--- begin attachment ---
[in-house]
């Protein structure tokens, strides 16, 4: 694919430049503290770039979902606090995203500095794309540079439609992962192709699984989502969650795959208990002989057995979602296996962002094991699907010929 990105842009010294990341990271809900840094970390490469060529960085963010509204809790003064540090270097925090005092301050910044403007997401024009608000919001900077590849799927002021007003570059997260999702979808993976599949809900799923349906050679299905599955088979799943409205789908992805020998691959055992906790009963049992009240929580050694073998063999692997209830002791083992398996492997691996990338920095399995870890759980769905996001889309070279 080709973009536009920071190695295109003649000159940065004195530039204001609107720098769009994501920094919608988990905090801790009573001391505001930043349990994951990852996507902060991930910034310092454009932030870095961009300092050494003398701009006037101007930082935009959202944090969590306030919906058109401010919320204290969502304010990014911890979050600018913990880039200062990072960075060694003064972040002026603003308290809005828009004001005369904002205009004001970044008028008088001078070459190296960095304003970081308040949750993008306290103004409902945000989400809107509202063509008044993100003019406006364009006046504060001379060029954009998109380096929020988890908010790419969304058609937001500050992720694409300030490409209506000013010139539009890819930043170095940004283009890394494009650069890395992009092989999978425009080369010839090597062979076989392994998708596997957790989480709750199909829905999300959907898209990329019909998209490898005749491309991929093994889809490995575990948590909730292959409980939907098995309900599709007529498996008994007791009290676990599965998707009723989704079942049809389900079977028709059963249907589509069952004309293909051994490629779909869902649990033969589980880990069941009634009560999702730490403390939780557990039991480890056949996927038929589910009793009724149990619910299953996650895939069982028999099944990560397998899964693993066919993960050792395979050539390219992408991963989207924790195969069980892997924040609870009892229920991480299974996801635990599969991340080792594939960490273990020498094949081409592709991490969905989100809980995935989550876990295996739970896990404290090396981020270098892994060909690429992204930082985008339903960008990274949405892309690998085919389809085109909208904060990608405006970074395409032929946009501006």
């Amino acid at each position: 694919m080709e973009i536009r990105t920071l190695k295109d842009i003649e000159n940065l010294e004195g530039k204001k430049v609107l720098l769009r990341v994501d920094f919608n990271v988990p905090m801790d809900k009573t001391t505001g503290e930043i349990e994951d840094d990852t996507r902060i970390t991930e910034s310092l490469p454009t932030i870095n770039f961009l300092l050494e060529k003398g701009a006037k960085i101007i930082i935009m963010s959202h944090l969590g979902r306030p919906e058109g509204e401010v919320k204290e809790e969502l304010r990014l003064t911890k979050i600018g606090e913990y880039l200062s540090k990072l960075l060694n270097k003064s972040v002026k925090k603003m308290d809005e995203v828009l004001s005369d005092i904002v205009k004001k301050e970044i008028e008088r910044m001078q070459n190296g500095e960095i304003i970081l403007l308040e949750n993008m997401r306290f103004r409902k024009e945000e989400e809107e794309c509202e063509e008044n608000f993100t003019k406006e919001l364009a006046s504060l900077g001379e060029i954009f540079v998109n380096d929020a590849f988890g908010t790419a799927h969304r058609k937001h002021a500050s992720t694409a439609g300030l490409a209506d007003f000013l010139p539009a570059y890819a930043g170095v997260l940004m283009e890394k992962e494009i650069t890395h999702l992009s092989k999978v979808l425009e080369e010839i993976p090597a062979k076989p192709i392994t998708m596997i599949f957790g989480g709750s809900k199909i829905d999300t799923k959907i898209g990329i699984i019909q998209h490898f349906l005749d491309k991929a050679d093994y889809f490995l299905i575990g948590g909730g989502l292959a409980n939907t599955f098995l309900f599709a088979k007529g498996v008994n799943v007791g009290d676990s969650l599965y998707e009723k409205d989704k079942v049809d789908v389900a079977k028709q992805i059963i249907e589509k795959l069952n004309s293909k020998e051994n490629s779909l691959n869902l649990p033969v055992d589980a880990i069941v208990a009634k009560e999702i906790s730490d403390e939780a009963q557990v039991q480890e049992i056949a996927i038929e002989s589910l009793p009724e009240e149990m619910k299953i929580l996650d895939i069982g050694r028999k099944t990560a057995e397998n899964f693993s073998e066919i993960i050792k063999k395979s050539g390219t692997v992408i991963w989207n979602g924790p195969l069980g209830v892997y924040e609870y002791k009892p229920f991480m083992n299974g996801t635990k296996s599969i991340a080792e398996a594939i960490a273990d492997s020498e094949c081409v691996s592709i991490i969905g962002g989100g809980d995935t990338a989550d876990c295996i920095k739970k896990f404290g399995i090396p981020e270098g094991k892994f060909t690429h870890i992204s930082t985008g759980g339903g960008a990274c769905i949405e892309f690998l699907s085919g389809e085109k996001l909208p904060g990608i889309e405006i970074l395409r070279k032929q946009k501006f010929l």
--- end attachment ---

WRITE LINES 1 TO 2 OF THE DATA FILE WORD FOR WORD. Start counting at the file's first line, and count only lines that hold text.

[in-house]
């Protein structure tokens, strides 16, 4: 694919430049503290770039979902606090995203500095794309540079439609992962192709699984989502969650795959208990002989057995979602296996962002094991699907010929 990105842009010294990341990271809900840094970390490469060529960085963010509204809790003064540090270097925090005092301050910044403007997401024009608000919001900077590849799927002021007003570059997260999702979808993976599949809900799923349906050679299905599955088979799943409205789908992805020998691959055992906790009963049992009240929580050694073998063999692997209830002791083992398996492997691996990338920095399995870890759980769905996001889309070279 080709973009536009920071190695295109003649000159940065004195530039204001609107720098769009994501920094919608988990905090801790009573001391505001930043349990994951990852996507902060991930910034310092454009932030870095961009300092050494003398701009006037101007930082935009959202944090969590306030919906058109401010919320204290969502304010990014911890979050600018913990880039200062990072960075060694003064972040002026603003308290809005828009004001005369904002205009004001970044008028008088001078070459190296960095304003970081308040949750993008306290103004409902945000989400809107509202063509008044993100003019406006364009006046504060001379060029954009998109380096929020988890908010790419969304058609937001500050992720694409300030490409209506000013010139539009890819930043170095940004283009890394494009650069890395992009092989999978425009080369010839090597062979076989392994998708596997957790989480709750199909829905999300959907898209990329019909998209490898005749491309991929093994889809490995575990948590909730292959409980939907098995309900599709007529498996008994007791009290676990599965998707009723989704079942049809389900079977028709059963249907589509069952004309293909051994490629779909869902649990033969589980880990069941009634009560999702730490403390939780557990039991480890056949996927038929589910009793009724149990619910299953996650895939069982028999099944990560397998899964693993066919993960050792395979050539390219992408991963989207924790195969069980892997924040609870009892229920991480299974996801635990599969991340080792594939960490273990020498094949081409592709991490969905989100809980995935989550876990295996739970896990404290090396981020270098892994060909690429992204930082985008339903960008990274949405892309690998085919389809085109909208904060990608405006970074395409032929946009501006």